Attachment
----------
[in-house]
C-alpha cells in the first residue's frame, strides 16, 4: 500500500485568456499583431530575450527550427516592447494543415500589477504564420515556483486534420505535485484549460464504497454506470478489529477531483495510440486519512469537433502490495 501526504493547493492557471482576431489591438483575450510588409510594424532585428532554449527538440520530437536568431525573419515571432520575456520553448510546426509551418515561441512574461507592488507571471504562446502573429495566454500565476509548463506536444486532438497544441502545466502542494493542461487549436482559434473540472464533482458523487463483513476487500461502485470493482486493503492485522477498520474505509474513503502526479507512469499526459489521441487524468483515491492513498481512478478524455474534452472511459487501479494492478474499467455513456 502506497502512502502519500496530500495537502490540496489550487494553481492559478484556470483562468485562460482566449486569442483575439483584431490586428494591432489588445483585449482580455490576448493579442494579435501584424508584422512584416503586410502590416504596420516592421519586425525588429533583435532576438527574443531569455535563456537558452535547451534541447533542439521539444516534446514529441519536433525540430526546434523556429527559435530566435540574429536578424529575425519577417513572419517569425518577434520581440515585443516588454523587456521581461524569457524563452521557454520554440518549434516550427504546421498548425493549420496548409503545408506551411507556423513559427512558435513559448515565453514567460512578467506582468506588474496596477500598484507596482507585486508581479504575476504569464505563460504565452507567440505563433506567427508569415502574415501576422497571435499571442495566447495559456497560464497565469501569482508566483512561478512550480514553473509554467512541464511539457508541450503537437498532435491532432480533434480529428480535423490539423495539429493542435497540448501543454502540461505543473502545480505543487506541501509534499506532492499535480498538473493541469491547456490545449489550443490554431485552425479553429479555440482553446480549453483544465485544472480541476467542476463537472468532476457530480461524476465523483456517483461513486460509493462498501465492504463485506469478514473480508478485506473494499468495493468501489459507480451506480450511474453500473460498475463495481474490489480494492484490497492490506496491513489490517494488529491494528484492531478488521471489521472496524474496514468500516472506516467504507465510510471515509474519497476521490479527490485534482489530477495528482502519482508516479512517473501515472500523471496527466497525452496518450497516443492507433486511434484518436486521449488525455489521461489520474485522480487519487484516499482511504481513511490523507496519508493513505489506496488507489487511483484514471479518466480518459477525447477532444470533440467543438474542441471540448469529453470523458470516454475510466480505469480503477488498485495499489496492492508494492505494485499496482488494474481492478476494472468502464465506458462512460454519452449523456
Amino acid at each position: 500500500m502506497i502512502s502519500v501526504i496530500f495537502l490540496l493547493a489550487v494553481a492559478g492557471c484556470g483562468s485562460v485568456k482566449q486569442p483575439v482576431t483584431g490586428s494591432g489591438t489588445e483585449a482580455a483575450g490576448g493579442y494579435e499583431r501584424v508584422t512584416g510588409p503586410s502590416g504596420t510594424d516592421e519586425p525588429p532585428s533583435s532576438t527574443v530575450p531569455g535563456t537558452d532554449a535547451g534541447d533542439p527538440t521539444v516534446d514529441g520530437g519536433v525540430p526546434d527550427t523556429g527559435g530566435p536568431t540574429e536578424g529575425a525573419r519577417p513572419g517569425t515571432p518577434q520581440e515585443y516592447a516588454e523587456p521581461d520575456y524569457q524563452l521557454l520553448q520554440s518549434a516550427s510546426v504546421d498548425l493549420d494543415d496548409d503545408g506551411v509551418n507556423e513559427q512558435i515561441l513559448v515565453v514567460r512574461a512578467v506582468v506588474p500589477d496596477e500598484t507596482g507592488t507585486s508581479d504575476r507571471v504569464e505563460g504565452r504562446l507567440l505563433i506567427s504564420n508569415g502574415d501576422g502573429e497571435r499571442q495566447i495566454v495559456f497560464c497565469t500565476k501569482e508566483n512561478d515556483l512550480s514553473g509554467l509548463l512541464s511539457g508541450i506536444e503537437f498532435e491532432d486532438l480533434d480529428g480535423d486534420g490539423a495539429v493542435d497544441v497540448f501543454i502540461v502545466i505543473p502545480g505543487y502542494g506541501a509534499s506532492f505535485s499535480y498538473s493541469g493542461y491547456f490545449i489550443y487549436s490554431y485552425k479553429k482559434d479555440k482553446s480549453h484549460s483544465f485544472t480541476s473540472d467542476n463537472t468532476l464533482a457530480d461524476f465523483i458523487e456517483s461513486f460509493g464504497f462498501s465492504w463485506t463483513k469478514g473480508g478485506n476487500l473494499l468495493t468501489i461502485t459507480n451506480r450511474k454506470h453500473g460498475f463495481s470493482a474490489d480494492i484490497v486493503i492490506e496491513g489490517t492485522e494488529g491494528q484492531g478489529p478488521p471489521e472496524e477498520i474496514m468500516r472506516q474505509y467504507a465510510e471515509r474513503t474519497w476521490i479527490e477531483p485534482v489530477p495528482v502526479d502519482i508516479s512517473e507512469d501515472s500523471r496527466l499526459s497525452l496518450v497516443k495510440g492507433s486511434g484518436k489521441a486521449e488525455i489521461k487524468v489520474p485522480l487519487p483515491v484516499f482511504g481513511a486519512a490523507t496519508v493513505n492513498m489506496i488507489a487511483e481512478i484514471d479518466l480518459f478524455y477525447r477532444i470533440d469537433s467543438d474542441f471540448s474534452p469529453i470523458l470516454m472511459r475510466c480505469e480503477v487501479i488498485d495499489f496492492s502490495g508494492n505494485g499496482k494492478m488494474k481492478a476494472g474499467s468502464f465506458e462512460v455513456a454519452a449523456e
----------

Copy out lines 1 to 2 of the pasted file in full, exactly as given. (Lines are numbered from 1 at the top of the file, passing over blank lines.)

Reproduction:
[in-house]
C-alpha cells in the first residue's frame, strides 16, 4: 500500500485568456499583431530575450527550427516592447494543415500589477504564420515556483486534420505535485484549460464504497454506470478489529477531483495510440486519512469537433502490495 501526504493547493492557471482576431489591438483575450510588409510594424532585428532554449527538440520530437536568431525573419515571432520575456520553448510546426509551418515561441512574461507592488507571471504562446502573429495566454500565476509548463506536444486532438497544441502545466502542494493542461487549436482559434473540472464533482458523487463483513476487500461502485470493482486493503492485522477498520474505509474513503502526479507512469499526459489521441487524468483515491492513498481512478478524455474534452472511459487501479494492478474499467455513456 502506497502512502502519500496530500495537502490540496489550487494553481492559478484556470483562468485562460482566449486569442483575439483584431490586428494591432489588445483585449482580455490576448493579442494579435501584424508584422512584416503586410502590416504596420516592421519586425525588429533583435532576438527574443531569455535563456537558452535547451534541447533542439521539444516534446514529441519536433525540430526546434523556429527559435530566435540574429536578424529575425519577417513572419517569425518577434520581440515585443516588454523587456521581461524569457524563452521557454520554440518549434516550427504546421498548425493549420496548409503545408506551411507556423513559427512558435513559448515565453514567460512578467506582468506588474496596477500598484507596482507585486508581479504575476504569464505563460504565452507567440505563433506567427508569415502574415501576422497571435499571442495566447495559456497560464497565469501569482508566483512561478512550480514553473509554467512541464511539457508541450503537437498532435491532432480533434480529428480535423490539423495539429493542435497540448501543454502540461505543473502545480505543487506541501509534499506532492499535480498538473493541469491547456490545449489550443490554431485552425479553429479555440482553446480549453483544465485544472480541476467542476463537472468532476457530480461524476465523483456517483461513486460509493462498501465492504463485506469478514473480508478485506473494499468495493468501489459507480451506480450511474453500473460498475463495481474490489480494492484490497492490506496491513489490517494488529491494528484492531478488521471489521472496524474496514468500516472506516467504507465510510471515509474519497476521490479527490485534482489530477495528482502519482508516479512517473501515472500523471496527466497525452496518450497516443492507433486511434484518436486521449488525455489521461489520474485522480487519487484516499482511504481513511490523507496519508493513505489506496488507489487511483484514471479518466480518459477525447477532444470533440467543438474542441471540448469529453470523458470516454475510466480505469480503477488498485495499489496492492508494492505494485499496482488494474481492478476494472468502464465506458462512460454519452449523456